I know you might not be able to tell by my svelte physique, but I’ve recently become very into running; and being a technologist at heart, I am always fascinated with seeing all the new cool gadgets being used out there.
When Buster (the Boxer) and I first started back in March, I found this very cool Nike+ GPS app which will track your runs via the GPS in my iPhone, and give you feedback and cheers as you reach your goals. Tim Tebow himself told me how good I was doing! The app is very cool, and will sync all of the data it keeps about your run, to the Nike Running website. Probably all stored in a data warehouse somewhere, so Nike can sell you products catered to you, or maybe just make fun of how slow I am; but that’s beside the point.
Nike seems to have a clear dominance in the running advertising space, so when I was browsing their website and stumbled across the Nike+ Fuleband, I was intrigued. This little “Livestrong” type wristband will track all of your movement throughout the day, so you can set goals, and track your movement day over day. Your movement is tracked in a arbitrary value known as “fuel”. Since the band has data for your height, weight, and step-counts, it then is able to determine how much “fuel” you are burning in your various movements.
Now on to the techy stuff….
The band itself has a standard USB port at one end of it, and built in Bluetooth. You can choose to sync the band with a Bluetooth enabled device, or plug it into a Mac or Windows based PC; the PC must be used in order to charge the device.
In order to get the device operational, you must visit the Nike+ website and download the Fuelband (or at least I thought it was dedicated to the Fuelband) software in order to sync the device. Once the software is installed, simply enter your Nike+ login details, and the device will sync away.
Again, being a techy at heart, I must know what is going on in that sync process. How is my fuel data being sync’d to the Nike cloud!!
At a high level, after you plug in your device, the following occurs: 1) FuelBand software auto-opens 2) Connection is made from the software to the Nike website 3) Data is downloaded from the FuelBand 4) Data from Fuelband is uploaded to the website and 5) A new browser website is opened to the Nike+ website to show you all the data that was just uploaded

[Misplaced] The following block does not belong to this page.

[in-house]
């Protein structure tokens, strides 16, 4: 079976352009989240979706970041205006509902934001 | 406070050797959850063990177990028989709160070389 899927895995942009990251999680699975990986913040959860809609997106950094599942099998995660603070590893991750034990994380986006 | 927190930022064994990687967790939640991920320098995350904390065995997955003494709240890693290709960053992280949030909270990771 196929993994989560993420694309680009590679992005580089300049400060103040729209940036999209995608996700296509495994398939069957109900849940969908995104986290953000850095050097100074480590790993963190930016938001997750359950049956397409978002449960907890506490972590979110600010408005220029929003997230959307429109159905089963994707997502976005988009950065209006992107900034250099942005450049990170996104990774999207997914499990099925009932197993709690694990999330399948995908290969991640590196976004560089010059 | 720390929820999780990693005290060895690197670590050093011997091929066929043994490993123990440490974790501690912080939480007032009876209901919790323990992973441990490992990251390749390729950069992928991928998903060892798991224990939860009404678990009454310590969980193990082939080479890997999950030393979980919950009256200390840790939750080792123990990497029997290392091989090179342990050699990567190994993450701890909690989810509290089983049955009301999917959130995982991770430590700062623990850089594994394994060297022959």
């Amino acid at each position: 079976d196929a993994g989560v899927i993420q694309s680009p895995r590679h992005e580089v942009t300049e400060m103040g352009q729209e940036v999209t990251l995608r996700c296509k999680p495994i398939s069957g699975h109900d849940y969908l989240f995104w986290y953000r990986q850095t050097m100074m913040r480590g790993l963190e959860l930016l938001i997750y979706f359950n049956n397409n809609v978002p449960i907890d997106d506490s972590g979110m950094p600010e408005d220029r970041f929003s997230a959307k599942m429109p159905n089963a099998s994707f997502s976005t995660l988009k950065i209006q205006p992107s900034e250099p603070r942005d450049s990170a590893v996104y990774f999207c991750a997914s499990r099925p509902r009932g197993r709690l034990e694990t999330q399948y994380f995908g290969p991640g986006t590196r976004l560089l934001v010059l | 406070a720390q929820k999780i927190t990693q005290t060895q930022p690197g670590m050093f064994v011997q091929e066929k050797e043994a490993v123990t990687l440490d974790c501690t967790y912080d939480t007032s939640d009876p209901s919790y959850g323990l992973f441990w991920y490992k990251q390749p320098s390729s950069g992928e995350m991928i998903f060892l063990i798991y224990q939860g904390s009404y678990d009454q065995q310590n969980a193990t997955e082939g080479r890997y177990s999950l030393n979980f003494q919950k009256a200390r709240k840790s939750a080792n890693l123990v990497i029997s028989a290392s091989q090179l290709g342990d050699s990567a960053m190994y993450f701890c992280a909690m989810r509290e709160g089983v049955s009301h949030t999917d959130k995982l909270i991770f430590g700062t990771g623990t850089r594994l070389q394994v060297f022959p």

To start disassembling this, I thought, what better way to do so, then to decompile the Nike+ FuelBand software. Attempts were foiled when all decompilers I tried, failed miserably. Looking closer at the software, it looks like it was written in some variant of C (being cross-OS compatible), and without digging deeper into tools like IDA, I was going to get nowhere.
The software itself has some localization support in it for multiple languages – I believe the device is only available in the US…maybe Nike has plans to roll out elsewhere?
Using procmon (on my Windows 7 PC), I was also able to see that the app is modifying a file called “config.dat” – This is where my perspective on the software changed. The brilliant folks at Nike seem to have made this one application for use with multiple different devices. The program files directory also contains some DLL files, which I assume are various drivers for performing IO operations to the different devices. The config.dat was also a dead end; the file is just a very large XML files with URL’s and locations to things like software updates for the devices.
So, what next? Wireshark. Having very little experience with the product, I wasn’t able to do much immediately. After some fiddling, I was able to see the network operations that the software was performing, which would be the key to “hacking” the FuelBand.
From step 1 to step 5 (mentioned above) there were around 120 packets being sent/received. Right out of the gate, the software is performing DNS queries…ET phone home. These DNS queries (for nikerunning.nike.com) were just so the software can download the XML file referenced above – Following the TCP stream, we can see an HTTP GET issued to /nikeplus/connect5/config/config.xml on nikerunning.nike.com; the file looks to be cached locally, thus the “config.dat” file.Sometime after this XML file download is where I assumed the meat and potatoes to be. So, scrolling packet 65 in the capture, we again see some DNS operations being performed…this time to api.nike.com. Again, from the URL, it looks to be indicative of things to come in the future. Google tells me also that there does appear to be some movement on the FuelBand API front; no real details yet though.
Also, if you, just as I, performed a dig against that api.nike.com domain, you will see the glorious amazonaws.com domain hosting API (assume its web services of some type). As a side note, I am very happy to see a brand as prestigious as Nike, link its brand to Amazon; it says a lot for the awesome work Amazon is doing in the cloud space.
So you all must be dying to know what data is being sent back and forth to the Amazon AWS/Nike API site! Well, the answer is….I can’t tell. What I can tell, is that the network traffic is encrypted (using the Thawte SSL root CA). From some of (very little) clear text I do see inside the TLS v1 payload, there are references to api-preprod.nike.com, api-tie1.nike.com, developer.nike.com and api.stage.nike.com. I would assume that the data being sent up to the AWS website is a serialized and encrypted version of the object data being stored on the device. I can’t really blame Nike for encrypting & serializing the data before sending to up to the API – best practices.
All in, the device is very cool – and has some very interesting technology behind it. Looking forward to the API, whenever that comes out…
Add some comments below if you got any further than I did 🙂